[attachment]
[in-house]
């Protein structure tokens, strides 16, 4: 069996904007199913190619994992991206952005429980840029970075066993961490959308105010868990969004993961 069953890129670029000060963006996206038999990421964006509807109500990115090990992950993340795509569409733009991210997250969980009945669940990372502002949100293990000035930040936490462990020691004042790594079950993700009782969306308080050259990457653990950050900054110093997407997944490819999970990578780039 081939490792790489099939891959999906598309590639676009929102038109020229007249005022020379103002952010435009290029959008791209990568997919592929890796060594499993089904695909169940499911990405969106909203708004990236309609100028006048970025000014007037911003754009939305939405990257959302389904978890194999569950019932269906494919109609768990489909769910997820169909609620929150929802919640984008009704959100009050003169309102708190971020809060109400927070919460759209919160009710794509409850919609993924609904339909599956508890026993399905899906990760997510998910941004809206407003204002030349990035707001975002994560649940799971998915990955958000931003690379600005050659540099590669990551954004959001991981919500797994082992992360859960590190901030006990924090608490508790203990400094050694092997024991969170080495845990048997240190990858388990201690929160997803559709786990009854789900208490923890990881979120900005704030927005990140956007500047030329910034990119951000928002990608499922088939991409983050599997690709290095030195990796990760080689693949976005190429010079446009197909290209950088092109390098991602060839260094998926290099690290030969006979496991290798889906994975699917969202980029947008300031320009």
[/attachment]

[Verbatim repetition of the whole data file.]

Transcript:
[in-house]
């Protein structure tokens, strides 16, 4: 069996904007199913190619994992991206952005429980840029970075066993961490959308105010868990969004993961 069953890129670029000060963006996206038999990421964006509807109500990115090990992950993340795509569409733009991210997250969980009945669940990372502002949100293990000035930040936490462990020691004042790594079950993700009782969306308080050259990457653990950050900054110093997407997944490819999970990578780039 081939490792790489099939891959999906598309590639676009929102038109020229007249005022020379103002952010435009290029959008791209990568997919592929890796060594499993089904695909169940499911990405969106909203708004990236309609100028006048970025000014007037911003754009939305939405990257959302389904978890194999569950019932269906494919109609768990489909769910997820169909609620929150929802919640984008009704959100009050003169309102708190971020809060109400927070919460759209919160009710794509409850919609993924609904339909599956508890026993399905899906990760997510998910941004809206407003204002030349990035707001975002994560649940799971998915990955958000931003690379600005050659540099590669990551954004959001991981919500797994082992992360859960590190901030006990924090608490508790203990400094050694092997024991969170080495845990048997240190990858388990201690929160997803559709786990009854789900208490923890990881979120900005704030927005990140956007500047030329910034990119951000928002990608499922088939991409983050599997690709290095030195990796990760080689693949976005190429010079446009197909290209950088092109390098991602060839260094998926290099690290030969006979496991290798889906994975699917969202980029947008300031320009």